When it comes to Oracle as caretaker of FOSS projects, users are voting with their feet.
The company that already very quickly lost control of OpenOffice when most of the project’s developers bolted, formed the Document Foundation and forked the code to create LibreOffice, is now in danger of losing another open source jewel it inherited when it took over Sun. LibreOffice, as you know, is now the defacto office suite of choice among Linux users and is rapidly gaining traction in the Windows world as well. OpenOffice is pretty much only a memory.
Of course, no one ever expected Oracle to be a good open source caretaker.
In 2010, when Oracle took control of Sun Microsystems, they became the minders of a host of open source projects that included OpenSolaris, Java, MySQL and OpenOffice. They’ve since quit developing OpenSolaris, although the project lives on as the forked OpenIndiana project; OpenOffice now belongs to Apache; Java, especially on the browser side, has been beset by a long list of security issues and MySQL has been forked by its creator into MariaDB.
Back when the Sun deal took place there was a lot of wringing of hands in my circles about MySQL, which (among other things) is the database behind nearly every site on the Internet. It was expected by many that it would eventually be made proprietary, which does seem to be Oracle’s eventual plan, or at least to make the free version inferior enough to their paid version to drive some sales their way. With six you get eggroll.
Unfortunately for poor Oracle, it appears as if this plan isn’t going to work quite the way they want. Already many Linux distros, including Red Hat and SUSE, have made the switch to MariaDB, which so far remains a “drop-in” replacement for MySQL making switching easy. In addition, some big big websites, Wikipedia for instance, have made the jump to MariaDB.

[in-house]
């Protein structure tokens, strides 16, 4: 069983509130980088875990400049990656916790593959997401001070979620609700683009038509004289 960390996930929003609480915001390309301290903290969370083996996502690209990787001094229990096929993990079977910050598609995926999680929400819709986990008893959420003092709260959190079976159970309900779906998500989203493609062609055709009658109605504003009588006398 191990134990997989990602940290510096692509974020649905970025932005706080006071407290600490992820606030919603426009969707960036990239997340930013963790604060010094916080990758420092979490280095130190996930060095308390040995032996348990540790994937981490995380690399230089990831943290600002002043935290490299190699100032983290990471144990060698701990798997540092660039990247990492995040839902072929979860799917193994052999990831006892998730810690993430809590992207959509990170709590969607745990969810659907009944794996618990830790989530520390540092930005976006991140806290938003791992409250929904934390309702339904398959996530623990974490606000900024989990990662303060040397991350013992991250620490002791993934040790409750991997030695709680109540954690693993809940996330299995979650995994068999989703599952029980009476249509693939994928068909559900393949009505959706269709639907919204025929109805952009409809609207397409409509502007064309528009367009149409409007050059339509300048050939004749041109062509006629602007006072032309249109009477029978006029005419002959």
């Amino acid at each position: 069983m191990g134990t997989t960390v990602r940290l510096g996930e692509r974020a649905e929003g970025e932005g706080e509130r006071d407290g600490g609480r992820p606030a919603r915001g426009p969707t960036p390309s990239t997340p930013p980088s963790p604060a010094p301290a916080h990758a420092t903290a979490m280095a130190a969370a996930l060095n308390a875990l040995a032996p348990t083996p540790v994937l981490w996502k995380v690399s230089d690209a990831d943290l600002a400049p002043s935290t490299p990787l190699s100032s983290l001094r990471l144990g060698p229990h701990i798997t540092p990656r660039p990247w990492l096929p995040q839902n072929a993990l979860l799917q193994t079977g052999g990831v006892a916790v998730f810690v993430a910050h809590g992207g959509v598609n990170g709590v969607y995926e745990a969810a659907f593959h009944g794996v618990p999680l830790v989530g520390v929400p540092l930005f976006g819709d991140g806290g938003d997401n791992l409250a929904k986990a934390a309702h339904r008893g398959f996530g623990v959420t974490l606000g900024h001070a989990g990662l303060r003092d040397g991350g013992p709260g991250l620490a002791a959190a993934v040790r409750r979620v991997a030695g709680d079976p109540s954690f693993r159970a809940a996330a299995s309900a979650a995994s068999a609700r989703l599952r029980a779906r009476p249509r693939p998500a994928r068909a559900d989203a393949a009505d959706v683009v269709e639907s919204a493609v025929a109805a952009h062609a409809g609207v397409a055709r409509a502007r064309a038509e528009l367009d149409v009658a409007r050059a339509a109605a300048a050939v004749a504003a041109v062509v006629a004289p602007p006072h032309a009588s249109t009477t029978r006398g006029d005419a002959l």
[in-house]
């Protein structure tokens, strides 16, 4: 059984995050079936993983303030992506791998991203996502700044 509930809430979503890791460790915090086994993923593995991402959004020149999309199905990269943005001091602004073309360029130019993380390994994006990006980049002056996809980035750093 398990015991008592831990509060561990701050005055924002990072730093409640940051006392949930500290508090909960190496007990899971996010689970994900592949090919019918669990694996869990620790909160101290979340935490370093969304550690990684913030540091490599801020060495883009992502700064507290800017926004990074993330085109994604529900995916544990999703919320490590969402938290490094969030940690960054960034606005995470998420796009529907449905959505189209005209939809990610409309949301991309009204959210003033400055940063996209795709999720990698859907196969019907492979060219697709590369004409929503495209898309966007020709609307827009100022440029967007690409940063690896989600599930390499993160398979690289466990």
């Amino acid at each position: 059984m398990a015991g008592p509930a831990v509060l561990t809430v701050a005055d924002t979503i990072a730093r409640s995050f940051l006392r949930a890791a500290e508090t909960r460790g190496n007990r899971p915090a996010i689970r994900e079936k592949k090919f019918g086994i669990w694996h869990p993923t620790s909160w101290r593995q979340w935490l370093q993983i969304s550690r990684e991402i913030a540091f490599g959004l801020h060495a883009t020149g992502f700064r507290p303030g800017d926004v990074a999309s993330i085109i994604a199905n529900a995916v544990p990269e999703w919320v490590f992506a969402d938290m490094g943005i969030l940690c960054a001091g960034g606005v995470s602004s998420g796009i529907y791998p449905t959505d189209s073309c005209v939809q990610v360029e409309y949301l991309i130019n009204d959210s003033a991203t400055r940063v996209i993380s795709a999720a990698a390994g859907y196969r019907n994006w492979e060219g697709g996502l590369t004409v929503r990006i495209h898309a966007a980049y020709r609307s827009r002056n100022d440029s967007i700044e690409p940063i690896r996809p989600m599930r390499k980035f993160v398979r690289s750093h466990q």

Now we learn that Google, which is about as big as it gets, is making the move.
On Friday, ZDNet’s Steven J. Vaughan-Nichols reported that a Google senior systems engineer, Jeremy Cole, announced at the Extremely Large Databases conference in Stanford, California that Google is migrating from MySQL 5.1 to MariaDB 10.0 with the help of SkySQL, which is part of the MariaDB project:
“Specifically, Google is moving to its own customized version of MariaDB 10.0. This version of MariaDB is equivalent to MySQL 5.6. Google’s version of MariaDB, according to Cole, is ‘Not really true “forks” [but are] branches for internal use.’ He added that Google had been making its own tweaks to the MySQL DBMS family for years.”
The reason given by Cole for Google’s move to MariaDB would seem to pretty much sum-up the feelings of most of us in the FOSS community:
First, while Cole, and Google, ‘value stability and performance over fancy new features. Oracle doesn’t always feel the same way.’ While Cole admits that Oracle does good development work, they don’t do it in an open-source friendly manner. He said, …[Oracle] is ‘continuing to do good development, but often without much public visibility until release,’ and worse still, Oracle, ‘ignores bugs, feedback, and communication from the community.'”
I figure it’s only a matter of time before the hosting companies jump aboard the bandwagon and start offering MariaDB by default. In a few years, MySQL, like OpenOffice, will only be a memory.
Christine Hall has been a journalist since 1971. In 2001, she began writing a weekly consumer computer column and started covering Linux and FOSS in 2002 after making the switch to GNU/Linux. Follow her on Twitter: @BrideOfLinux
RedHat hasn’t switched to MariaDB (yet) no matter what SJVN says, though Fedora did. Don’t know about SUSE.
But the worse part to me is: “While Cole admits that Oracle does good development work, they don’t do it in an open-source friendly manner”.
In case you don’t know, Google does almost the same with Android: open source developed behind closed doors 🙁
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